Russia suit against BP raised to $13 bn
A minority shareholder in BP's Russian joint venture on Thursday raised his damages claim against the British firm to $13 billion in the wake of its failed tie-up with state-held Rosneft.
The suit is one of two filed against BP, its local subsidiaries and directors by Andrei Prokhorov together with a tiny group of Russian investors in the TNK-BP Holding company that got squeezed out of the Rosneft deal.
The suit against BP executives Peter Charow and Richard Scott Sloan -- an 87-billion-ruble ($2.8-billion) claim from a group representing far less than the one percent required by law -- will be heard again on November 8.
A Siberian court where the hearing is proceeding handed BP a small victory this week by refusing to grant the group more time to collect additional shareholder signatures for their suit against Charow and Sloan.
The second claim against BP and its local venture Russian Investments Limited was filed by Prokhorov on his own and raised on Thursday from the original 87 billion rubles to 409 billion rubles ($13.1 billion).
"The higher complaint stems from the loss of expected gain in a number of offshore projects in the Arctic," Prokhorov lawyer Dmitry Chepurenko said in a statement.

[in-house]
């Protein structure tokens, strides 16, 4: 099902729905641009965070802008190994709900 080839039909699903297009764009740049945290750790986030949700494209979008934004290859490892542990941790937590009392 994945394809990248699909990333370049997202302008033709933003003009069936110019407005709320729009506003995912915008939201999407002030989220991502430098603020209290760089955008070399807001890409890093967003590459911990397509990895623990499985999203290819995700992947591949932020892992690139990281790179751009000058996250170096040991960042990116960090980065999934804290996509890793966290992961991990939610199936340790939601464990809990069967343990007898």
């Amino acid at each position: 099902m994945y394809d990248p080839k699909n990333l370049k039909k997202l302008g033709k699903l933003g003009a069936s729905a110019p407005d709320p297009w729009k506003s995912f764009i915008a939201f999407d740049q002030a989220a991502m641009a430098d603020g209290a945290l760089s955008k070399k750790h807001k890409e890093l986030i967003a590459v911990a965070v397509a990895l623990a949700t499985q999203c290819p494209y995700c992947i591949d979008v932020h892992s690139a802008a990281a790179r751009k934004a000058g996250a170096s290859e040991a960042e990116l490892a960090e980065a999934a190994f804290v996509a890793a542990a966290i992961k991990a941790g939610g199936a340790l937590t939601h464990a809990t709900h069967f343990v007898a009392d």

Chepurenko did not explain why the damages claim was raised in the suit against BP and its subsidiary, and not in the one aimed at its two directors.
But a BP lawyer told the Financial Times that the failure of the complaint against the executives to collect the required one percent of the signatures meant the plaintiffs "practically have no right to file the suit."
BP was replaced in the Arctic tie-up with the Kremlin-controlled firm by the US major ExxonMobil in August after TNK-BP's Russian billionaire partners tried to put a halt to the deal in court.
They claimed first rights to the Rosneft project and now claim losses from the unrealised deal. Rosneft refused to work with BP's Russian partners and the two sides then failed to buy out the TNK-BP tycoons.
TNK-BP provides BP with about a quarter of its annual production and 10 percent of its profits.
© 2011 AFP